MCIs enrich and embolden landlords by creating an additional mechanism for landlords to seek rent increases on top of lease renewals. The Rent Guidelines Board was established to evaluate the conditions of the market for landlords and determine fair adjustments based on a variety of factors including real estate taxes, sewer and water rates, gross operating maintenance costs, housing vacancy and supplies, and other relevant factors such as the impact of affordability for tenants.31 For over 40 years, the Rent Guidelines Board has systematically granted rent increases. Having separate systems for how landlords are rewarded and receive rent increases is tantamount to double-dipping and encourages exploitation of the MCI system. Landlords are allowed to apply for multiple MCIs at once, as long as they are for different improvements or installations, while also receiving yearly lease renewal rent hikes. In effect, after years of services and repairs denied, a tenant may suddenly face many-hundreds of dollars worth of annual rent increases.

In the Bronx, corporate landlords like Finkelstein Timberger Real Estate (FTRE) and Morgan Group buy buildings and impose wave after wave of MCIs. Together, their vast portfolios house 2,796 families in approximately 126 buildings all in one borough ripe for gentrification.32 FTRE and Morgan Group were named last year by the Right to Counsel NYC Coalition (RTCNYC) as some of the Worst Evictors in the Bronx. The common tactics they use to exploit tenants and subject them to harassment include denial of repairs, heat, hot water, non-working elevators, higher rates of evictions, and on top of it all – multiple MCIs. Instead of government agencies intervening and enforcing habitable conditions and a stop to construction harassment on behalf of tenants, FTRE and Morgan Group have been rewarded with millions of dollars in rent increases by DHCR. There is a clear connection between MCI rent increases imposed by giant landlords, like FTRE or Morgan Group, and the unusually high volume of eviction cases being filed by those same landlords, as documented in the RTCNYC Worst Evictors List.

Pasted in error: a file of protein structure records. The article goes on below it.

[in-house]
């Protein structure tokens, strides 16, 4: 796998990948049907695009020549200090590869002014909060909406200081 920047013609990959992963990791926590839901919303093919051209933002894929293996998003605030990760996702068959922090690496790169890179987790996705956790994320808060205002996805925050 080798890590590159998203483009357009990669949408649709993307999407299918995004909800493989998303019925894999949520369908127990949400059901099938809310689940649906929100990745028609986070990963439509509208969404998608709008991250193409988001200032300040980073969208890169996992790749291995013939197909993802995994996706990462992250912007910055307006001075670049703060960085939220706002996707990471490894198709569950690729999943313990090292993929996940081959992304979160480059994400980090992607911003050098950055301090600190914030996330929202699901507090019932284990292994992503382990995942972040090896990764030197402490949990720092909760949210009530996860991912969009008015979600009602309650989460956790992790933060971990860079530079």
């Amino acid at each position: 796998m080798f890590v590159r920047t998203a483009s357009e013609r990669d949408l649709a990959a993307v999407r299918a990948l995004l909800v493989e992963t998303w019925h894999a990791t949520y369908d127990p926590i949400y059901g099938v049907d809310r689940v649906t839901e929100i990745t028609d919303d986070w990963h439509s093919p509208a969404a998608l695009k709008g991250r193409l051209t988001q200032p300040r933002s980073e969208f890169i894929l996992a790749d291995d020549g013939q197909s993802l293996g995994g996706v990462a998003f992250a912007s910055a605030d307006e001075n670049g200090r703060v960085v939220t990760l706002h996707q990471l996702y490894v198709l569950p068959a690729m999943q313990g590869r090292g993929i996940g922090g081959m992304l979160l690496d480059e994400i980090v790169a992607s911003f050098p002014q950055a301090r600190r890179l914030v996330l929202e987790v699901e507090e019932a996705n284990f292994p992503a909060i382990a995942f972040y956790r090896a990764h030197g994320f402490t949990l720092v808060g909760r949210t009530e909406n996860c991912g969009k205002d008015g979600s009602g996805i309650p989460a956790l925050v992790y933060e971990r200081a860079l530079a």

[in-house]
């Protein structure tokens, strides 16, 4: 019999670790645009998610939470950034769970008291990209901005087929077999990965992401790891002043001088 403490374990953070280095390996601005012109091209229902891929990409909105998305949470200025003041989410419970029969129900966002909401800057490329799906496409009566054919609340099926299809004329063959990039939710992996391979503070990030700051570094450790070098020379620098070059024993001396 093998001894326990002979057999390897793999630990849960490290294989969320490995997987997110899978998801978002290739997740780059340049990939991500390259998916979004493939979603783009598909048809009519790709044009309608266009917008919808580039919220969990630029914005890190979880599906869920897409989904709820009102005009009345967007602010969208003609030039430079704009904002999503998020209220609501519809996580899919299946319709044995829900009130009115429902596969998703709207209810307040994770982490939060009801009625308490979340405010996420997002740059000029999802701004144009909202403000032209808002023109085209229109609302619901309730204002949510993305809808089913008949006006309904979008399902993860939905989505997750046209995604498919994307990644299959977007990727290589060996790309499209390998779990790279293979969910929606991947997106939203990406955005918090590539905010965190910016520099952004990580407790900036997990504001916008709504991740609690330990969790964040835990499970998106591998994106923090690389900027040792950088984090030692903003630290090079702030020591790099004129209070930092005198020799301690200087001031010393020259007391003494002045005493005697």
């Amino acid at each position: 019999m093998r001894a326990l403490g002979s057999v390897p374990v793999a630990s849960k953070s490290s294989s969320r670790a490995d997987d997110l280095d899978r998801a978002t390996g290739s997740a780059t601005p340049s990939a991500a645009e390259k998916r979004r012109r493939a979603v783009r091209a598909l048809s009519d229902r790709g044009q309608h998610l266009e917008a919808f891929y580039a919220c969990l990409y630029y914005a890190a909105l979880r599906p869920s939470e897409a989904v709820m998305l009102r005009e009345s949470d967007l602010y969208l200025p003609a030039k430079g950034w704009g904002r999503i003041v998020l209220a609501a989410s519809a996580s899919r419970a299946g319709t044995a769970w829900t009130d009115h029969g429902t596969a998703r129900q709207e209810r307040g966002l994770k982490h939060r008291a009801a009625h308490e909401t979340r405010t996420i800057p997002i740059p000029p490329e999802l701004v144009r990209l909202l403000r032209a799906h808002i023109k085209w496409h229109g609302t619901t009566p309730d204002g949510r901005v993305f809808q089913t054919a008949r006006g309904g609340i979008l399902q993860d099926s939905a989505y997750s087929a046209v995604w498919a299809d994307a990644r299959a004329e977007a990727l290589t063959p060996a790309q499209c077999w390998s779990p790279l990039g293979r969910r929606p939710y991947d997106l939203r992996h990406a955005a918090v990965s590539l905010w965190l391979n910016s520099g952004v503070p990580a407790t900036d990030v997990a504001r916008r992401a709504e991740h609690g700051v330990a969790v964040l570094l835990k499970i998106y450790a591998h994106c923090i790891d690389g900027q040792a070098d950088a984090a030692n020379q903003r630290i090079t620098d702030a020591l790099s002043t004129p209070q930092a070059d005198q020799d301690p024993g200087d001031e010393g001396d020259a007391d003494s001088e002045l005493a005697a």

Housing advocates and attorneys have worked with tenants to examine the MCI increases in FTRE and Morgan Group buildings. Approved MCI rent increases in these portfolios have ranged from $50 per room to $80 per room, which come out to $200–$300 of permanent rent increases per apartment added to the monthly legal rent.33 While both of these corporate landlords frequently used MCIs to renovate kitchens and bathrooms, they frequently did so without the consent of renters, and often to replace kitchens and bathrooms that were already functional or recently replaced. When tenants tried to decline the unnecessary renovations, they were reportedly threatened with holdover eviction cases for denying access to the landlord. In total, thousands of families in these specific buildings were subjected to construction harassment and denied basic services for several weeks at a time to up to months in the worst cases, for “repairs” they did not ever want, need, or ask for. Families lived without gas, working kitchens, toilets, and showers. Families in 60- to 100-unit buildings were forced to share one bathroom between them (and often with construction workers as well) for many months at a time. And after enduring such ordeals, these thousands of families will pay rent hikes essentially for the life of their tenancy.

Challenging an MCI and the Administrative Process

DHCR has historically failed to implement adequate protocols for reviewing MCI applications, and has provided minimal oversight in decisions that impact thousands of families.34 According to data submitted to the Rent Guidelines Board over the last 3 years, DHCR receives on average around 1,000 applications annually and approves over 90% of them.35 DHCR’s administrative process to review MCI applications is designed to expedite them and ensure landlords receive the rent increases they applied for. No reforms or policy changes to DHCR’s administrative processes will change the outcome. As long as MCIs are allowed under state law, they will be approved by DHCR. This is the basis of why the Coalition is calling for the elimination of MCIs.

DHCR does not have a rigorous process or protocol in place to examine every single MCI application. Currently, landlords have up to two years to apply for an MCI after the work has been completed. Meanwhile, tenants have 60 days to submit an opposition. Landlords are not required to notify tenants or ask for their consent before the building-wide work commences that ultimately will result in a rent increase. It often gives tenants, especially those in FTRE and Morgan Group buildings, the false impression that their landlords are finally investing what is needed to improve their living conditions. Meanwhile tenants do not realize that they themselves will be on the hook for paying for all the improvements through drastic rent increases a year or two after the work is completed.